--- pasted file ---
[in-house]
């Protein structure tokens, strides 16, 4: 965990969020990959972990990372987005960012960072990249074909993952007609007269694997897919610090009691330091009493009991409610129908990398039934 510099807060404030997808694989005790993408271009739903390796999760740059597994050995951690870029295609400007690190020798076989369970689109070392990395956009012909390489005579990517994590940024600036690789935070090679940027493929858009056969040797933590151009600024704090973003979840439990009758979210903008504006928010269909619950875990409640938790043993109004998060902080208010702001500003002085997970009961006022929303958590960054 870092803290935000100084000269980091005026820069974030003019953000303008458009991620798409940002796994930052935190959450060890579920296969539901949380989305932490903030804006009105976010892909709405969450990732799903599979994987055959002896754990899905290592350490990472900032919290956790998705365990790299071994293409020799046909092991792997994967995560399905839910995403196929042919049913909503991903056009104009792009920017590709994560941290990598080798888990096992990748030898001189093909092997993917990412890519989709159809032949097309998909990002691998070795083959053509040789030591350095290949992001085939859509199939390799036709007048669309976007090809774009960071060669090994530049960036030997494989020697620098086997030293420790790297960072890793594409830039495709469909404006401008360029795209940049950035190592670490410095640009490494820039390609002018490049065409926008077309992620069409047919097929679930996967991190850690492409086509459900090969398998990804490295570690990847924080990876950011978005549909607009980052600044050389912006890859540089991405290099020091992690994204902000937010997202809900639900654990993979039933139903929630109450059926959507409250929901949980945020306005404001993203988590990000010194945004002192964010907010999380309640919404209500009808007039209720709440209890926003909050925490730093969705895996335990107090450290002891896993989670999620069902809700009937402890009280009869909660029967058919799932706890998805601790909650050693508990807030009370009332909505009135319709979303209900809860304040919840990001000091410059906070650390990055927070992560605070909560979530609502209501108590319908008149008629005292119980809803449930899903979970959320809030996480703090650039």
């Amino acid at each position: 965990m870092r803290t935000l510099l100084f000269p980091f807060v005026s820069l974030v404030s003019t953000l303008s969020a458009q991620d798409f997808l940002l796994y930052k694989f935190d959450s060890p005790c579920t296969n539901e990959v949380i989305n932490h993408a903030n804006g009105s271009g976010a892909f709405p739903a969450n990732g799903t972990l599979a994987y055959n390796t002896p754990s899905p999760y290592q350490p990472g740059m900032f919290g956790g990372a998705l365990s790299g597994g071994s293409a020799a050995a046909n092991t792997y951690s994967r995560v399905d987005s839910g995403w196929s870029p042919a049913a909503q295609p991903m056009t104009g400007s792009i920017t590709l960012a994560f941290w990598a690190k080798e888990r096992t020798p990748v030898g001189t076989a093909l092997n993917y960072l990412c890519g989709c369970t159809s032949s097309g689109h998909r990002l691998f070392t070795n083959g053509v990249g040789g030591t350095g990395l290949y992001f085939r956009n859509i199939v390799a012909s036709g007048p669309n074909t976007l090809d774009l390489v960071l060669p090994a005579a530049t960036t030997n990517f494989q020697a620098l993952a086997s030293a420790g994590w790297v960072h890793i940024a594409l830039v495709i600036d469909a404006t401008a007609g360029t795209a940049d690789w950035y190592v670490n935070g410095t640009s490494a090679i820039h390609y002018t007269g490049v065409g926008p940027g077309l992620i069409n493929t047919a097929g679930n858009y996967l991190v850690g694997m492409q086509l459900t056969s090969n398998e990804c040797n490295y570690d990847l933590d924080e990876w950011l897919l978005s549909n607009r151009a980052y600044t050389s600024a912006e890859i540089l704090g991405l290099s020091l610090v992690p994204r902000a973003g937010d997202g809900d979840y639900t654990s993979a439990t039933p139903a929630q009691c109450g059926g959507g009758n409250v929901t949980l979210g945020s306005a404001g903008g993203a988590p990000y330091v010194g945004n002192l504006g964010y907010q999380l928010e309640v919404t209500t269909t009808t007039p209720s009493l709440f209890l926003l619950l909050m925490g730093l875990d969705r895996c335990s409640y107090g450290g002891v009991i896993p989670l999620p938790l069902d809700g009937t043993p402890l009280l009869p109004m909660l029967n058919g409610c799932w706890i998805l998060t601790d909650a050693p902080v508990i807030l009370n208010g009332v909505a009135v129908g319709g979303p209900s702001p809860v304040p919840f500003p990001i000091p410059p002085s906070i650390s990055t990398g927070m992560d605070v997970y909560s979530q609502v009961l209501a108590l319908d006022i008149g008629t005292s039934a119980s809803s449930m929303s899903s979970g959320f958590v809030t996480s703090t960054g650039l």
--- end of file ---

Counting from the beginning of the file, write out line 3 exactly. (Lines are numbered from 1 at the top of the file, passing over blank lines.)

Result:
């Amino acid at each position: 965990m870092r803290t935000l510099l100084f000269p980091f807060v005026s820069l974030v404030s003019t953000l303008s969020a458009q991620d798409f997808l940002l796994y930052k694989f935190d959450s060890p005790c579920t296969n539901e990959v949380i989305n932490h993408a903030n804006g009105s271009g976010a892909f709405p739903a969450n990732g799903t972990l599979a994987y055959n390796t002896p754990s899905p999760y290592q350490p990472g740059m900032f919290g956790g990372a998705l365990s790299g597994g071994s293409a020799a050995a046909n092991t792997y951690s994967r995560v399905d987005s839910g995403w196929s870029p042919a049913a909503q295609p991903m056009t104009g400007s792009i920017t590709l960012a994560f941290w990598a690190k080798e888990r096992t020798p990748v030898g001189t076989a093909l092997n993917y960072l990412c890519g989709c369970t159809s032949s097309g689109h998909r990002l691998f070392t070795n083959g053509v990249g040789g030591t350095g990395l290949y992001f085939r956009n859509i199939v390799a012909s036709g007048p669309n074909t976007l090809d774009l390489v960071l060669p090994a005579a530049t960036t030997n990517f494989q020697a620098l993952a086997s030293a420790g994590w790297v960072h890793i940024a594409l830039v495709i600036d469909a404006t401008a007609g360029t795209a940049d690789w950035y190592v670490n935070g410095t640009s490494a090679i820039h390609y002018t007269g490049v065409g926008p940027g077309l992620i069409n493929t047919a097929g679930n858009y996967l991190v850690g694997m492409q086509l459900t056969s090969n398998e990804c040797n490295y570690d990847l933590d924080e990876w950011l897919l978005s549909n607009r151009a980052y600044t050389s600024a912006e890859i540089l704090g991405l290099s020091l610090v992690p994204r902000a973003g937010d997202g809900d979840y639900t654990s993979a439990t039933p139903a929630q009691c109450g059926g959507g009758n409250v929901t949980l979210g945020s306005a404001g903008g993203a988590p990000y330091v010194g945004n002192l504006g964010y907010q999380l928010e309640v919404t209500t269909t009808t007039p209720s009493l709440f209890l926003l619950l909050m925490g730093l875990d969705r895996c335990s409640y107090g450290g002891v009991i896993p989670l999620p938790l069902d809700g009937t043993p402890l009280l009869p109004m909660l029967n058919g409610c799932w706890i998805l998060t601790d909650a050693p902080v508990i807030l009370n208010g009332v909505a009135v129908g319709g979303p209900s702001p809860v304040p919840f500003p990001i000091p410059p002085s906070i650390s990055t990398g927070m992560d605070v997970y909560s979530q609502v009961l209501a108590l319908d006022i008149g008629t005292s039934a119980s809803s449930m929303s899903s979970g959320f958590v809030t996480s703090t960054g650039l």